How the establishment has worked to discredit Sanders’ movement
Conor Lynch writes in Salon:
Back in April, the Hillary Clinton Super PAC Correct the Record, which is helmed by the former right-wing attack dog David Brock, announced that it would be spending $1 million to “engage in online messaging both for Secretary Clinton and to push back against attackers on social media platforms like Twitter, Facebook, Reddit, and Instagram.” In other words, the political action committee would spend a cool million on paid internet trolls to pounce on anyone who dared to criticize their presidential candidate.
This announcement was part of a bigger story about the 2016 presidential election: the powerful and far-reaching presence the Bernie Sanders campaign has on social media, and the enthusiasm of young Sanders supporters online, many of whom have been labeled trolls, “Bernie Bros,” “BernieBots,” and — more egregiously — sexists and racists by Democratic partisans and the corporate media over the past year. Sanders has such a passionate online base that David Brock and the Clinton campaign felt it necessary not only to pay legitimate trolls to attack them, but to make bogus generalizations intended to discredit the entire movement.
Throughout the primary season, a narrative has formed — thanks in large part to an uncritical media’s willingness to accept unsubstantiated reports (like chair-throwing and other violence in Nevada) — that Sanders supporters are a bunch of sexist, brutish, violent, and even racist white male trolls and serial harassers (the last charge, which has been exploited by influential journalists and establishment figures to evade any substantive criticisms, is perhaps the most troubling, for the very reason that it undermines people who are genuinely harassed online — which is a very real problem, especially for women and people of color).
Of course, there are indeed anti-Clinton/pro-Bernie trolls on social media — you’d be hard pressed to find any political movement that doesn’t have its share of trolls and assholes, and anyone who thinks their side is troll-free is either naive or self-absorbed. As The Intercept’s Glenn Greenwald recently put it on Twitter: “Self-centered people always think their own group is free of trolls because they’re never targeted by them.”
Interestingly enough, polling data indicates that Clinton supporters have been more aggressive than Sanders supporters on social media and the internet, while — not surprisingly — Trump supporters have been the most aggressive by a long shot. A poll supported by Craigslist.com founder Craig Newmark found that 57 percent of Americans say Trump supporters are very aggressive and/or threatening online, 30 percent say the same for Clinton supporters, and 16 percent for Sanders supporters (while 68 percent say Sanders supporters are not that aggressive, 52 percent for Clinton supporters, and 30 percent for Trump supporters).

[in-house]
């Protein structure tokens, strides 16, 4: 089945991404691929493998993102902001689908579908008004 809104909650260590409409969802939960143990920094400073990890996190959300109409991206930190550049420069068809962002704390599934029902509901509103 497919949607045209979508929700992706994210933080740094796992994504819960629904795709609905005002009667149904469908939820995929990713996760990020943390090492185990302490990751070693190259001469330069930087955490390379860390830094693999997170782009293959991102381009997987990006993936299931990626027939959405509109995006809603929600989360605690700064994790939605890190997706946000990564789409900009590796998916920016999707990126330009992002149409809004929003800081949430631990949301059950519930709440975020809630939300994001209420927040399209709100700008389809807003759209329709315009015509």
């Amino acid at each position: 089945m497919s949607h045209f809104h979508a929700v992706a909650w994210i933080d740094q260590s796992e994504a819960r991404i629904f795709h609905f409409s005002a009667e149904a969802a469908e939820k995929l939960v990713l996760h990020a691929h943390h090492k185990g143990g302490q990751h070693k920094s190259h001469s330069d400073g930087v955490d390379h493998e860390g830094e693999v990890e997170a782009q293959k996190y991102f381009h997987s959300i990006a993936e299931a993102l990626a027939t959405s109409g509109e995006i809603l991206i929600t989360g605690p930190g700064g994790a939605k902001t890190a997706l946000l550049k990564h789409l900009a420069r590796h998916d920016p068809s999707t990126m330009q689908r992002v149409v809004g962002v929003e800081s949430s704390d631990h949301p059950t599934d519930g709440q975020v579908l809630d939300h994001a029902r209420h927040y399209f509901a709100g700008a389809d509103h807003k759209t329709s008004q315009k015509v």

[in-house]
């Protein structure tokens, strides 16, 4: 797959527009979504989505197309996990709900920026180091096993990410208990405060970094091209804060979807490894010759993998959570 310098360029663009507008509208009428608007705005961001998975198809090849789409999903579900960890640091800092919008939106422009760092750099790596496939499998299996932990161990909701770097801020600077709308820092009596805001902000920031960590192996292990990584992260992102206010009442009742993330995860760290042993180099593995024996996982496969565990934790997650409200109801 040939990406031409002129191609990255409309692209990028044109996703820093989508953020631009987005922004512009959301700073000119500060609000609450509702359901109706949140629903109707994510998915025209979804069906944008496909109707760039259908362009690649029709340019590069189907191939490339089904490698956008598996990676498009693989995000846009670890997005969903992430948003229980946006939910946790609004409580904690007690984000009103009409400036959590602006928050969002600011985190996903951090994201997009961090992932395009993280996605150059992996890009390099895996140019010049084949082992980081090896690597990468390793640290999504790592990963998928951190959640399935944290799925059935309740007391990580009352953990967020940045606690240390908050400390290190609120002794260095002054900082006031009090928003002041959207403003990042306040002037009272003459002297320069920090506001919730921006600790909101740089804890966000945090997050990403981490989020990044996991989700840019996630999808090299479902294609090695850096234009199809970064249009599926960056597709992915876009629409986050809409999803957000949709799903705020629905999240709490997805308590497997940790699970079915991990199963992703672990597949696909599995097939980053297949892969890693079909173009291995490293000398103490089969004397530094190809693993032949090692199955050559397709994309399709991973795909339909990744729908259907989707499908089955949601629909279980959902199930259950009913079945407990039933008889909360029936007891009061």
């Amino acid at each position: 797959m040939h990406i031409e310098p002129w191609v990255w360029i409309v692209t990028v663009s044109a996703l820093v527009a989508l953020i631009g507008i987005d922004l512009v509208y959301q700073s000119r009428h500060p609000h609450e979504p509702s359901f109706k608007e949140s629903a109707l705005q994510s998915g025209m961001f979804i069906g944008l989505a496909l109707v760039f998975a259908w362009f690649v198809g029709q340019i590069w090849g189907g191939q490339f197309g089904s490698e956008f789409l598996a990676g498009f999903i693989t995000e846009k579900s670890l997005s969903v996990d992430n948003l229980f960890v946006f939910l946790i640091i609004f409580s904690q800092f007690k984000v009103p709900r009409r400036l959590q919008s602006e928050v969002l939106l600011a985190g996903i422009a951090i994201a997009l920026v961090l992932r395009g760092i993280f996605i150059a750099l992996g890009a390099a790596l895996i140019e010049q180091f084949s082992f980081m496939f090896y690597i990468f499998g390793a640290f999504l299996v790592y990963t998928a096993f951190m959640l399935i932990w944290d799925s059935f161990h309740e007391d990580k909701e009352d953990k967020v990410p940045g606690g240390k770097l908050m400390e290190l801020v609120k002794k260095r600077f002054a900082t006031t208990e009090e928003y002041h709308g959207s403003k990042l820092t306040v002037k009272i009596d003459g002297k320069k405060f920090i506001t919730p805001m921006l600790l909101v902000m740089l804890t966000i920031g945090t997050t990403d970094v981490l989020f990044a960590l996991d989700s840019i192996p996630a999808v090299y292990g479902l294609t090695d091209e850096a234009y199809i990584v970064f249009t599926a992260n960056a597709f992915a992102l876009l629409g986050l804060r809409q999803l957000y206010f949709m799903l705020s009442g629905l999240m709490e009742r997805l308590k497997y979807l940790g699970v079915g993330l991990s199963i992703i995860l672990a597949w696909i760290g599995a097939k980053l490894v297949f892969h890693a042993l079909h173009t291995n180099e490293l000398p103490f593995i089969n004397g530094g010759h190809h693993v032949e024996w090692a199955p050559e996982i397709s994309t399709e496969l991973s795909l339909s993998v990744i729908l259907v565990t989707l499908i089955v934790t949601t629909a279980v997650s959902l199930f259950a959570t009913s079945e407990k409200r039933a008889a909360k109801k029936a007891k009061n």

Unfortunately, “troll” and “harassment” have become terms that are now impulsively hurled by Democratic partisans at anyone who criticizes or disputes their opinion or a claim they’ve made, whether on social media or in a publication. Accusing someone of harassment — even when the person is making a valid argument (admittedly, sometimes substantive arguments can be made in a rude or condescending manner, but is being rude or impolite harassment?) — is an easy way to avoid their argument and discredit them in the future. . .
Later in the article:
. . . One constant narrative throughout the primaries has been that Sanders just can’t gain the support of women or people of color, and that his supporters are overwhelmingly white males who back him for the simple reason that he is a man (e.g. Walsh’s “angry white male cult”). But again, this is complete hogwash. Sanders has actually done better with young women than young men — a USA Today poll taken in the midst of the primaries found that Millennial women backed “Sanders by a jaw-dropping 61%-30% while the divide among Millennial men is much closer, 48%-44%.” Similarly, while Clinton has dominated with African American voters overall, young black and Hispanic voters have a more favorable opinion of Sanders than Clinton, according to a Gallup survey from May. Indeed, Sanders is viewed even more favorably among black millennials than white millennials. The survey also found that Sanders is viewed more favorably among millennial women than millennial men, and that millennials were the most left-leaning generation.
This seems to validate the notion that the youngest generation is the most progressive generation and that they like Bernie Sanders because he’s the most progressive candidate (I know, it’s crazy that voters would support a politician because of his or her politics and ideas rather than his or her gender or ethnicity). . .